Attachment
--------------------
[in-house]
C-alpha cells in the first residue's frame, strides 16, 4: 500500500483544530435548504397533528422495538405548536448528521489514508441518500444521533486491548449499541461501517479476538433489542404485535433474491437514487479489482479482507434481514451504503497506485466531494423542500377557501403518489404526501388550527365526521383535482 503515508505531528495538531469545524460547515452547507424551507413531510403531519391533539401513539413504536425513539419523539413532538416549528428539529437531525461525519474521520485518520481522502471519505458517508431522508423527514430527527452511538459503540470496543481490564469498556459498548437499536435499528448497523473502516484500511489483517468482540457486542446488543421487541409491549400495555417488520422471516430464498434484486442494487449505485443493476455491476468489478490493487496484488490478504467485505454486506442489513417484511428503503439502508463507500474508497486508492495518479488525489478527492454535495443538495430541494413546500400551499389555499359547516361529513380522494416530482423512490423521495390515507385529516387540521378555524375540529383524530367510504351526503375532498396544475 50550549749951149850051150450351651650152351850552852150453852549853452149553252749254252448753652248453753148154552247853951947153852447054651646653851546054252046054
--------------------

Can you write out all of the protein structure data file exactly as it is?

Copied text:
[in-house]
C-alpha cells in the first residue's frame, strides 16, 4: 500500500483544530435548504397533528422495538405548536448528521489514508441518500444521533486491548449499541461501517479476538433489542404485535433474491437514487479489482479482507434481514451504503497506485466531494423542500377557501403518489404526501388550527365526521383535482 503515508505531528495538531469545524460547515452547507424551507413531510403531519391533539401513539413504536425513539419523539413532538416549528428539529437531525461525519474521520485518520481522502471519505458517508431522508423527514430527527452511538459503540470496543481490564469498556459498548437499536435499528448497523473502516484500511489483517468482540457486542446488543421487541409491549400495555417488520422471516430464498434484486442494487449505485443493476455491476468489478490493487496484488490478504467485505454486506442489513417484511428503503439502508463507500474508497486508492495518479488525489478527492454535495443538495430541494413546500400551499389555499359547516361529513380522494416530482423512490423521495390515507385529516387540521378555524375540529383524530367510504351526503375532498396544475 50550549749951149850051150450351651650152351850552852150453852549853452149553252749254252448753652248453753148154552247853951947153852447054651646653851546054252046054